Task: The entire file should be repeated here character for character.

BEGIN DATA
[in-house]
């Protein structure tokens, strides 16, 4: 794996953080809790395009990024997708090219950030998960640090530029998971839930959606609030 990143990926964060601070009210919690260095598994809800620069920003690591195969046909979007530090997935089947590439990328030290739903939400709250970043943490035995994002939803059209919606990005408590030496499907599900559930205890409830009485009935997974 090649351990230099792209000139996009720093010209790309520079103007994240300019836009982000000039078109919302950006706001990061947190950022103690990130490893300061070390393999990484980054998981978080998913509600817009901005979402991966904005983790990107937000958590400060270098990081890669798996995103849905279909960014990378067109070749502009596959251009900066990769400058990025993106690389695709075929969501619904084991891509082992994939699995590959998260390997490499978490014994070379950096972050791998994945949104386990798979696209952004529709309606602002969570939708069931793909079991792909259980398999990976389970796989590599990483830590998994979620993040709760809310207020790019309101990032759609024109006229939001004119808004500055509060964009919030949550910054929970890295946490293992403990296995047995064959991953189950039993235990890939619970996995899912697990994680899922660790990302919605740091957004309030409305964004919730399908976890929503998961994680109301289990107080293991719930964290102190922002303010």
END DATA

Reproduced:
[in-house]
């Protein structure tokens, strides 16, 4: 794996953080809790395009990024997708090219950030998960640090530029998971839930959606609030 990143990926964060601070009210919690260095598994809800620069920003690591195969046909979007530090997935089947590439990328030290739903939400709250970043943490035995994002939803059209919606990005408590030496499907599900559930205890409830009485009935997974 090649351990230099792209000139996009720093010209790309520079103007994240300019836009982000000039078109919302950006706001990061947190950022103690990130490893300061070390393999990484980054998981978080998913509600817009901005979402991966904005983790990107937000958590400060270098990081890669798996995103849905279909960014990378067109070749502009596959251009900066990769400058990025993106690389695709075929969501619904084991891509082992994939699995590959998260390997490499978490014994070379950096972050791998994945949104386990798979696209952004529709309606602002969570939708069931793909079991792909259980398999990976389970796989590599990483830590998994979620993040709760809310207020790019309101990032759609024109006229939001004119808004500055509060964009919030949550910054929970890295946490293992403990296995047995064959991953189950039993235990890939619970996995899912697990994680899922660790990302919605740091957004309030409305964004919730399908976890929503998961994680109301289990107080293991719930964290102190922002303010």